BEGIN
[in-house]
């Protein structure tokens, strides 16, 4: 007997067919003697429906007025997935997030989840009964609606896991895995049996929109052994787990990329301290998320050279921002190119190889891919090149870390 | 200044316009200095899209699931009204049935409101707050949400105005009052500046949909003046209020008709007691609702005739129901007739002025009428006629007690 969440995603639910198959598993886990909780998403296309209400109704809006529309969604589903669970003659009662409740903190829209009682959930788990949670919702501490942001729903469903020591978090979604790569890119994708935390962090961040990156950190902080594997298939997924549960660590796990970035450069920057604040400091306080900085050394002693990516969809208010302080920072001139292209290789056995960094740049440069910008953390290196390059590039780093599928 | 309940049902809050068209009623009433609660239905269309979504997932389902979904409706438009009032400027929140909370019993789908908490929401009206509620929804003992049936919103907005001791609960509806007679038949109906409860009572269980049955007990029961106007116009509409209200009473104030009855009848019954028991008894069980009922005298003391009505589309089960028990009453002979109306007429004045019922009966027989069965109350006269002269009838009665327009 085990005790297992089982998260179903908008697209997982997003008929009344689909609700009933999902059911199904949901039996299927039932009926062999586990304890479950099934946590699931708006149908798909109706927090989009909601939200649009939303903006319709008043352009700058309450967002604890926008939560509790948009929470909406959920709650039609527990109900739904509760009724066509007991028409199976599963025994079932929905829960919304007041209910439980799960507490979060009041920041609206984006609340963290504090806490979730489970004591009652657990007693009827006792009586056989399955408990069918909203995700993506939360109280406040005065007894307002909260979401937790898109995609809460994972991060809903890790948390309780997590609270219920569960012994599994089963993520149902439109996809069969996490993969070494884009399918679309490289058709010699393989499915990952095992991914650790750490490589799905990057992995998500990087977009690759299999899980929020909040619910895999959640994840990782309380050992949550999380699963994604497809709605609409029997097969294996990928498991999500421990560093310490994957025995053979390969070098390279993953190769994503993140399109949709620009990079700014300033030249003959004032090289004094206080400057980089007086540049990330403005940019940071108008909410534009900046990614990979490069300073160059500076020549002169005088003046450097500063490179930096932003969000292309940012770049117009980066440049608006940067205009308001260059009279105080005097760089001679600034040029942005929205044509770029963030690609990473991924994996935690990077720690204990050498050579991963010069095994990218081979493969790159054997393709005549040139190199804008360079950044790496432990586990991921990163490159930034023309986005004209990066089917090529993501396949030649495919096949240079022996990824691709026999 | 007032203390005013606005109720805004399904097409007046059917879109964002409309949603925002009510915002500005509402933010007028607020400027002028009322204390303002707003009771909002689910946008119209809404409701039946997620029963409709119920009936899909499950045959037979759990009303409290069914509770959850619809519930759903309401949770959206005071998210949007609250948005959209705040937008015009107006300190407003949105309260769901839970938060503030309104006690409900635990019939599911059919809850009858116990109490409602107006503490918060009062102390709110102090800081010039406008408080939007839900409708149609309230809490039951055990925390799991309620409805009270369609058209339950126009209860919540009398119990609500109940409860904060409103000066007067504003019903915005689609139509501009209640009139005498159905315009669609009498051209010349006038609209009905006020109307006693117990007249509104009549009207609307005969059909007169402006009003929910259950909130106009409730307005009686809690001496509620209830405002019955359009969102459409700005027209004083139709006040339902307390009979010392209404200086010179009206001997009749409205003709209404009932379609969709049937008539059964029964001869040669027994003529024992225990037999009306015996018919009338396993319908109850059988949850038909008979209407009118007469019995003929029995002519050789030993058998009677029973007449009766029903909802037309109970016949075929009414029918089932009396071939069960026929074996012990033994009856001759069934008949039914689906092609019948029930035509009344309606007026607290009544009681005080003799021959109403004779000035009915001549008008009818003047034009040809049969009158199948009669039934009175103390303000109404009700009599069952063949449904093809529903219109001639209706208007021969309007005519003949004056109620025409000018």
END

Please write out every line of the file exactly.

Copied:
[in-house]
């Protein structure tokens, strides 16, 4: 007997067919003697429906007025997935997030989840009964609606896991895995049996929109052994787990990329301290998320050279921002190119190889891919090149870390 | 200044316009200095899209699931009204049935409101707050949400105005009052500046949909003046209020008709007691609702005739129901007739002025009428006629007690 969440995603639910198959598993886990909780998403296309209400109704809006529309969604589903669970003659009662409740903190829209009682959930788990949670919702501490942001729903469903020591978090979604790569890119994708935390962090961040990156950190902080594997298939997924549960660590796990970035450069920057604040400091306080900085050394002693990516969809208010302080920072001139292209290789056995960094740049440069910008953390290196390059590039780093599928 | 309940049902809050068209009623009433609660239905269309979504997932389902979904409706438009009032400027929140909370019993789908908490929401009206509620929804003992049936919103907005001791609960509806007679038949109906409860009572269980049955007990029961106007116009509409209200009473104030009855009848019954028991008894069980009922005298003391009505589309089960028990009453002979109306007429004045019922009966027989069965109350006269002269009838009665327009 085990005790297992089982998260179903908008697209997982997003008929009344689909609700009933999902059911199904949901039996299927039932009926062999586990304890479950099934946590699931708006149908798909109706927090989009909601939200649009939303903006319709008043352009700058309450967002604890926008939560509790948009929470909406959920709650039609527990109900739904509760009724066509007991028409199976599963025994079932929905829960919304007041209910439980799960507490979060009041920041609206984006609340963290504090806490979730489970004591009652657990007693009827006792009586056989399955408990069918909203995700993506939360109280406040005065007894307002909260979401937790898109995609809460994972991060809903890790948390309780997590609270219920569960012994599994089963993520149902439109996809069969996490993969070494884009399918679309490289058709010699393989499915990952095992991914650790750490490589799905990057992995998500990087977009690759299999899980929020909040619910895999959640994840990782309380050992949550999380699963994604497809709605609409029997097969294996990928498991999500421990560093310490994957025995053979390969070098390279993953190769994503993140399109949709620009990079700014300033030249003959004032090289004094206080400057980089007086540049990330403005940019940071108008909410534009900046990614990979490069300073160059500076020549002169005088003046450097500063490179930096932003969000292309940012770049117009980066440049608006940067205009308001260059009279105080005097760089001679600034040029942005929205044509770029963030690609990473991924994996935690990077720690204990050498050579991963010069095994990218081979493969790159054997393709005549040139190199804008360079950044790496432990586990991921990163490159930034023309986005004209990066089917090529993501396949030649495919096949240079022996990824691709026999 | 007032203390005013606005109720805004399904097409007046059917879109964002409309949603925002009510915002500005509402933010007028607020400027002028009322204390303002707003009771909002689910946008119209809404409701039946997620029963409709119920009936899909499950045959037979759990009303409290069914509770959850619809519930759903309401949770959206005071998210949007609250948005959209705040937008015009107006300190407003949105309260769901839970938060503030309104006690409900635990019939599911059919809850009858116990109490409602107006503490918060009062102390709110102090800081010039406008408080939007839900409708149609309230809490039951055990925390799991309620409805009270369609058209339950126009209860919540009398119990609500109940409860904060409103000066007067504003019903915005689609139509501009209640009139005498159905315009669609009498051209010349006038609209009905006020109307006693117990007249509104009549009207609307005969059909007169402006009003929910259950909130106009409730307005009686809690001496509620209830405002019955359009969102459409700005027209004083139709006040339902307390009979010392209404200086010179009206001997009749409205003709209404009932379609969709049937008539059964029964001869040669027994003529024992225990037999009306015996018919009338396993319908109850059988949850038909008979209407009118007469019995003929029995002519050789030993058998009677029973007449009766029903909802037309109970016949075929009414029918089932009396071939069960026929074996012990033994009856001759069934008949039914689906092609019948029930035509009344309606007026607290009544009681005080003799021959109403004779000035009915001549008008009818003047034009040809049969009158199948009669039934009175103390303000109404009700009599069952063949449904093809529903219109001639209706208007021969309007005519003949004056109620025409000018």